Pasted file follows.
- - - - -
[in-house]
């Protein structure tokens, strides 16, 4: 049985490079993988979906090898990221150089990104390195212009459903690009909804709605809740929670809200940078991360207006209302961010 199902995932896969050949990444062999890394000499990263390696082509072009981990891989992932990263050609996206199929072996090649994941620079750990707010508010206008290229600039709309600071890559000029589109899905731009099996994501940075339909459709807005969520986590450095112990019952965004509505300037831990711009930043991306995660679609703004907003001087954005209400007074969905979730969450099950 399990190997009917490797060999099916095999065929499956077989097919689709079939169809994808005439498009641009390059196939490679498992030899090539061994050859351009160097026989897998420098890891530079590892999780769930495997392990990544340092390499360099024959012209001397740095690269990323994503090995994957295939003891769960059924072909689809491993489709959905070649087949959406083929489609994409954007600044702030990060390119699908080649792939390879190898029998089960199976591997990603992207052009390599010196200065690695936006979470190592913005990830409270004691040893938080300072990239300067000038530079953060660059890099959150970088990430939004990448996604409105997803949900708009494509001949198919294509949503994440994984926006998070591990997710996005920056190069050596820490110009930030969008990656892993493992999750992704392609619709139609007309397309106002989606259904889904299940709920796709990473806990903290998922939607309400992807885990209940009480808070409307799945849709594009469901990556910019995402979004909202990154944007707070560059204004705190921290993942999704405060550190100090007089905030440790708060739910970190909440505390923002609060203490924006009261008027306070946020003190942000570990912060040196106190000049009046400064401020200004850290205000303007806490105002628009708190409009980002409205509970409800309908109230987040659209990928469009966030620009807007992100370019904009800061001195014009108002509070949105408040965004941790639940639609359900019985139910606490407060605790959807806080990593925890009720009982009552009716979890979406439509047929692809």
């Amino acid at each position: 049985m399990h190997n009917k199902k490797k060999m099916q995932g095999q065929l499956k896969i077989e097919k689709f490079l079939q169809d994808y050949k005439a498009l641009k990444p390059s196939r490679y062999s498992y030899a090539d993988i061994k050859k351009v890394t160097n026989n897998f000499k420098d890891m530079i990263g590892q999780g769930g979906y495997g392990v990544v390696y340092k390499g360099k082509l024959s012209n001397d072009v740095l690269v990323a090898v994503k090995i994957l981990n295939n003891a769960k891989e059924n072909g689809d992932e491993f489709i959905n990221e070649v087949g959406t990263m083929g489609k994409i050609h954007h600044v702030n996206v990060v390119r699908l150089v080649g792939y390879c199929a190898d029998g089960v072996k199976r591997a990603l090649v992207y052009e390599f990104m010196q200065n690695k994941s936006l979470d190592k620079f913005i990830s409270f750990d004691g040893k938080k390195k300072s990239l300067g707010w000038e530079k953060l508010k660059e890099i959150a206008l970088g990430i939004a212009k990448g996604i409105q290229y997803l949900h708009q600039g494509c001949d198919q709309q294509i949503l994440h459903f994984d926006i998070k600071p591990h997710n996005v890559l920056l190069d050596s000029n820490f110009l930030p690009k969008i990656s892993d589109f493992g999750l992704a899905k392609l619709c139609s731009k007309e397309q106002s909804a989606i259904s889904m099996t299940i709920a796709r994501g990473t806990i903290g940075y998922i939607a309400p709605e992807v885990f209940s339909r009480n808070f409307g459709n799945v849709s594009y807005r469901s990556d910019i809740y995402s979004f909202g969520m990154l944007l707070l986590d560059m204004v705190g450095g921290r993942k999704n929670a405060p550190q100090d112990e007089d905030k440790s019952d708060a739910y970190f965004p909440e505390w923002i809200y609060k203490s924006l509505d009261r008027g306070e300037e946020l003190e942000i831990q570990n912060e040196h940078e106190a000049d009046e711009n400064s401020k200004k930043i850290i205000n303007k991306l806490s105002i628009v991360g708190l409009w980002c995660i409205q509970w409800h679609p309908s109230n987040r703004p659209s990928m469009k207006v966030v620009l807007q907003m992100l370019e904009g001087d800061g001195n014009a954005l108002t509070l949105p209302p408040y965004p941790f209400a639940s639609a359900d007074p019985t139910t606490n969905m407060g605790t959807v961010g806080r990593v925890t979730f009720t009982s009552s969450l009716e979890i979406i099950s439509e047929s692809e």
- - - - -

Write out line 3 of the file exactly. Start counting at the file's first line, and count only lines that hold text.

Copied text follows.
């Amino acid at each position: 049985m399990h190997n009917k199902k490797k060999m099916q995932g095999q065929l499956k896969i077989e097919k689709f490079l079939q169809d994808y050949k005439a498009l641009k990444p390059s196939r490679y062999s498992y030899a090539d993988i061994k050859k351009v890394t160097n026989n897998f000499k420098d890891m530079i990263g590892q999780g769930g979906y495997g392990v990544v390696y340092k390499g360099k082509l024959s012209n001397d072009v740095l690269v990323a090898v994503k090995i994957l981990n295939n003891a769960k891989e059924n072909g689809d992932e491993f489709i959905n990221e070649v087949g959406t990263m083929g489609k994409i050609h954007h600044v702030n996206v990060v390119r699908l150089v080649g792939y390879c199929a190898d029998g089960v072996k199976r591997a990603l090649v992207y052009e390599f990104m010196q200065n690695k994941s936006l979470d190592k620079f913005i990830s409270f750990d004691g040893k938080k390195k300072s990239l300067g707010w000038e530079k953060l508010k660059e890099i959150a206008l970088g990430i939004a212009k990448g996604i409105q290229y997803l949900h708009q600039g494509c001949d198919q709309q294509i949503l994440h459903f994984d926006i998070k600071p591990h997710n996005v890559l920056l190069d050596s000029n820490f110009l930030p690009k969008i990656s892993d589109f493992g999750l992704a899905k392609l619709c139609s731009k007309e397309q106002s909804a989606i259904s889904m099996t299940i709920a796709r994501g990473t806990i903290g940075y998922i939607a309400p709605e992807v885990f209940s339909r009480n808070f409307g459709n799945v849709s594009y807005r469901s990556d910019i809740y995402s979004f909202g969520m990154l944007l707070l986590d560059m204004v705190g450095g921290r993942k999704n929670a405060p550190q100090d112990e007089d905030k440790s019952d708060a739910y970190f965004p909440e505390w923002i809200y609060k203490s924006l509505d009261r008027g306070e300037e946020l003190e942000i831990q570990n912060e040196h940078e106190a000049d009046e711009n400064s401020k200004k930043i850290i205000n303007k991306l806490s105002i628009v991360g708190l409009w980002c995660i409205q509970w409800h679609p309908s109230n987040r703004p659209s990928m469009k207006v966030v620009l807007q907003m992100l370019e904009g001087d800061g001195n014009a954005l108002t509070l949105p209302p408040y965004p941790f209400a639940s639609a359900d007074p019985t139910t606490n969905m407060g605790t959807v961010g806080r990593v925890t979730f009720t009982s009552s969450l009716e979890i979406i099950s439509e047929s692809e």